BAENA, SPAIN — There is a moment of hush as a man in blue overalls lifts the iron manhole cover, one of four set into the red-tiled floor. By the light of a single bulb set below the rim of the subterranean tank, we see the thick, golden liquid. He dips in a small metal bucket, pulls it up and empties it before dipping again and pouring out a steady, heady, perfumed stream.
This time Francisco Nunez de Prado, proud maker of all he surveys, thrusts a clean glass into the flow for tasting. He swills a sample around the glass and sniffs deeply - he smells freshly cut grass, he says, bitter oranges, and silvery-green olive leaves - before taking a sip.
The process is indelicate: He sloshes the oil about, allowing it to coat the surface of his tongue, his palate, before swallowing. "We are searching for a balance between fruit and spice," he says.
The result of the 1999 olive harvest has passed the test, as usual. This tank holds 13,000 gallons of flor de aceite, the "flower of the olive oil" produced by the Nunez de Prado farm, so utterly virginal it has not even been pressed.
The olives - grown organically on four estates around the town of Baena - are milled in the old style (granite rollers against granite floor) and then moved to a long cylinder of very fine steel mesh. As the cylinder rolls slowly, the flor de aceite drips down into a channel in the floor and then into the underground tanks. The remaining olive paste is then transferred onto round plastic mats and pressed gently to produce extra virgin olive oil with the strong, distinctive flavor indigenous to Baena: fruity, spicy, and bitter.
The Nunez de Prado oils are light years from the clear, pale olive oils sold to most Western consumers, who wrongly believe - Don Francisco, as he is known, shakes his head sadly - that olive oil should be seen but not tasted. His family eschews any filtration process, so the oil is cloudy with tiny, tasty olive particles.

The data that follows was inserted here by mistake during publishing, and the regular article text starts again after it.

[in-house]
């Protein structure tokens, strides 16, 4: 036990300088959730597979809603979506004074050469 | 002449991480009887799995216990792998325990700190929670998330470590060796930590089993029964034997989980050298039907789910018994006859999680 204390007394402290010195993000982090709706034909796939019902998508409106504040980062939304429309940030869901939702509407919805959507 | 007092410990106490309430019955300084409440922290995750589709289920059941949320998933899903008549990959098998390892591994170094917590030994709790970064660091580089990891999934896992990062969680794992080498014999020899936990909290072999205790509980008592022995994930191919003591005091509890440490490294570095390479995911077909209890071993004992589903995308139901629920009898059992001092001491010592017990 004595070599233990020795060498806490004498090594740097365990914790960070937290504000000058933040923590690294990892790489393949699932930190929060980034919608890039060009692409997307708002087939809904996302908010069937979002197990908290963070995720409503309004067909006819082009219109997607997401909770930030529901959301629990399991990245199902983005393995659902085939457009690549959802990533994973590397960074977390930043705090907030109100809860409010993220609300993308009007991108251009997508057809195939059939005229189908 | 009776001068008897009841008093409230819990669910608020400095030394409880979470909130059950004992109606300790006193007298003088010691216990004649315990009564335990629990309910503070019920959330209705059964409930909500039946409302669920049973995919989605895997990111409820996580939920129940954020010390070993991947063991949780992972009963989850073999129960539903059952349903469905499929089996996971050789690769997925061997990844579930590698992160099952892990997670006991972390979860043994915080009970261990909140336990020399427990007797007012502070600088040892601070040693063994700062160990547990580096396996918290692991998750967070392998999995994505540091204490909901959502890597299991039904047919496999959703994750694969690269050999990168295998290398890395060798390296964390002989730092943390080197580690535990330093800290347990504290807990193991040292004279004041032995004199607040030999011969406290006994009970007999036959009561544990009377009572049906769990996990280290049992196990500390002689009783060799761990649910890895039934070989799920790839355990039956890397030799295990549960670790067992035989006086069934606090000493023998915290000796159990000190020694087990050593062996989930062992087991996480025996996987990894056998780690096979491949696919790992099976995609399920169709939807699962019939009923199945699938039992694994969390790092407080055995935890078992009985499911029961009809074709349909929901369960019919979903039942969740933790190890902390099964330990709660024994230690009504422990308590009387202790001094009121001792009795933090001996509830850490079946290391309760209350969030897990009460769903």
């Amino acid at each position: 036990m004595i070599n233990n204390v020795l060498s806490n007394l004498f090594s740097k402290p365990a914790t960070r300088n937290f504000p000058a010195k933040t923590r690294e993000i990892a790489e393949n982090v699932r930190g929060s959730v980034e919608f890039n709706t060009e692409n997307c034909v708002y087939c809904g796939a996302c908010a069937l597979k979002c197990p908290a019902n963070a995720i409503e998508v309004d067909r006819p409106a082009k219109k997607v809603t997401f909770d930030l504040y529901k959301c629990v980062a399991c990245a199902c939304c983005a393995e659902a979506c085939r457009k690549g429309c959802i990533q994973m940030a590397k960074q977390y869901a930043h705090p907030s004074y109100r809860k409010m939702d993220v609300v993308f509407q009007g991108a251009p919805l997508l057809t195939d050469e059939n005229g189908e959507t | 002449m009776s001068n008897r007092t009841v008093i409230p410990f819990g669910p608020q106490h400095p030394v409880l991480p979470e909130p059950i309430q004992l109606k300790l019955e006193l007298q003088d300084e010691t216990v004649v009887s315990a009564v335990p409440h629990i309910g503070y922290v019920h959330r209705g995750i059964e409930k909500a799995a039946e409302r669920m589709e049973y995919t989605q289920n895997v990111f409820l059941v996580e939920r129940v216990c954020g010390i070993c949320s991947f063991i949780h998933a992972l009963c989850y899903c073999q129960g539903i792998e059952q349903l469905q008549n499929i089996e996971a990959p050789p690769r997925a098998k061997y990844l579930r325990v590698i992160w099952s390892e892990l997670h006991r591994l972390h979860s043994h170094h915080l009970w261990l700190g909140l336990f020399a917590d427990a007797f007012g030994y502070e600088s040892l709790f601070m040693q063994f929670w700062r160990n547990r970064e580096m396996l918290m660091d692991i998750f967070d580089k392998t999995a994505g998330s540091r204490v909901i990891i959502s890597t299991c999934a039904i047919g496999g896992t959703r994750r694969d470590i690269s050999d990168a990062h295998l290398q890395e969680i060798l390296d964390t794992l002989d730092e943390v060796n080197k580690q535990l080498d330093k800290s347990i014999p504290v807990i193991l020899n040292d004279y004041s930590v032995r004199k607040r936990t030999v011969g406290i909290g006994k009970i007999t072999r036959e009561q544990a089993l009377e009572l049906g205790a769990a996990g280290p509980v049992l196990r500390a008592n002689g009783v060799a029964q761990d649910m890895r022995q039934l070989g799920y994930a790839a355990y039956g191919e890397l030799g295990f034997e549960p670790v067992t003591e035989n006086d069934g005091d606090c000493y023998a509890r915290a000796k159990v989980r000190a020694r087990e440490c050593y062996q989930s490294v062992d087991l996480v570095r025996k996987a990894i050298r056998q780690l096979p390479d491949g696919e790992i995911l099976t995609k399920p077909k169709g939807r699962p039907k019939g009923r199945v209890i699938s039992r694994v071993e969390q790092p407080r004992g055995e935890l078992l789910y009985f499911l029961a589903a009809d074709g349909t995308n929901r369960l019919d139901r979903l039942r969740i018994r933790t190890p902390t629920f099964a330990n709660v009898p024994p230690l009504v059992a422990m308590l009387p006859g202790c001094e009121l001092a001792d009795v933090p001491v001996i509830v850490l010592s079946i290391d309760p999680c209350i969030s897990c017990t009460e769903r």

Don Francisco sells a pint of flor de aceite for 700 pesetas (about $4.50), in a bottle that is sealed with red wax, stamped, and hung with a numbered label - all work done by hand. The economics of the business favor larger producers, since the European Union pays a subsidy for every kilo of oil produced. That subsidy can mean the difference between eating and starving for smaller producers.
Judging by the hearty lunch offered visitors - all courses, inc luding the dessert, cooked with olive oil - the Nunez de Prados make a good living. But, Don Francisco insists, "we are farmers, not businessmen."
Spanish cooks routinely fry potatoes in a liter (2.1 pints) of oil, which helps explain why Spain, with 40 million inhabitants, consumes some 400,000 tons a year, about half the national crop. Now it needs to persuade consumers in other markets to buy olive oil in similar quantities. Andaluca is one of the poorest regions of the EU and it relies heavily on the olive industry, which will be targeted again in the next round of agricultural reforms at a meeting this week in Berlin.
"That's why the subsidy is so important," Don Francisco says. "It depends on the price of oil each year, but for an ordinary farmer, the EU subsidy represents 30 to 40 percent of his income."